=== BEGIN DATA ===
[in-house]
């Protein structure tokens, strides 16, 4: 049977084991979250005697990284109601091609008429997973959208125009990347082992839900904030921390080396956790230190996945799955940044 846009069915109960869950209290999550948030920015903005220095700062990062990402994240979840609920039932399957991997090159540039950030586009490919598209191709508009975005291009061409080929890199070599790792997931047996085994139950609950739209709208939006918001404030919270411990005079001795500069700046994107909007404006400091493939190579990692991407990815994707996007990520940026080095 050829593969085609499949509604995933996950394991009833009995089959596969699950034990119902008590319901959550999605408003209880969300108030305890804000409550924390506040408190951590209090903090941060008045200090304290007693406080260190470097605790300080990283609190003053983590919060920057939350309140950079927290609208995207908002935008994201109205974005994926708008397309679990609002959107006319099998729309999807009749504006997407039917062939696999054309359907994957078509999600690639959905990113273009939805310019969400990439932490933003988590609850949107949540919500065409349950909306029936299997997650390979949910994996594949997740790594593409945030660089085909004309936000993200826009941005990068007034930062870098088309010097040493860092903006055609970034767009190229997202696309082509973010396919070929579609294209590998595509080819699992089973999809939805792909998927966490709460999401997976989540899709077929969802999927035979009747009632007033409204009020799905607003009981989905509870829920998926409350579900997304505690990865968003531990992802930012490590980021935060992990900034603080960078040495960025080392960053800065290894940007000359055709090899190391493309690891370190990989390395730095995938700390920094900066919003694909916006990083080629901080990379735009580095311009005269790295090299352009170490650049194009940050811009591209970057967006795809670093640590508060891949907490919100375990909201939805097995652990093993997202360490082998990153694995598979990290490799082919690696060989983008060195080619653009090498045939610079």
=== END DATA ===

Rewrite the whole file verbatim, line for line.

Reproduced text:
[in-house]
């Protein structure tokens, strides 16, 4: 049977084991979250005697990284109601091609008429997973959208125009990347082992839900904030921390080396956790230190996945799955940044 846009069915109960869950209290999550948030920015903005220095700062990062990402994240979840609920039932399957991997090159540039950030586009490919598209191709508009975005291009061409080929890199070599790792997931047996085994139950609950739209709208939006918001404030919270411990005079001795500069700046994107909007404006400091493939190579990692991407990815994707996007990520940026080095 050829593969085609499949509604995933996950394991009833009995089959596969699950034990119902008590319901959550999605408003209880969300108030305890804000409550924390506040408190951590209090903090941060008045200090304290007693406080260190470097605790300080990283609190003053983590919060920057939350309140950079927290609208995207908002935008994201109205974005994926708008397309679990609002959107006319099998729309999807009749504006997407039917062939696999054309359907994957078509999600690639959905990113273009939805310019969400990439932490933003988590609850949107949540919500065409349950909306029936299997997650390979949910994996594949997740790594593409945030660089085909004309936000993200826009941005990068007034930062870098088309010097040493860092903006055609970034767009190229997202696309082509973010396919070929579609294209590998595509080819699992089973999809939805792909998927966490709460999401997976989540899709077929969802999927035979009747009632007033409204009020799905607003009981989905509870829920998926409350579900997304505690990865968003531990992802930012490590980021935060992990900034603080960078040495960025080392960053800065290894940007000359055709090899190391493309690891370190990989390395730095995938700390920094900066919003694909916006990083080629901080990379735009580095311009005269790295090299352009170490650049194009940050811009591209970057967006795809670093640590508060891949907490919100375990909201939805097995652990093993997202360490082998990153694995598979990290490799082919690696060989983008060195080619653009090498045939610079």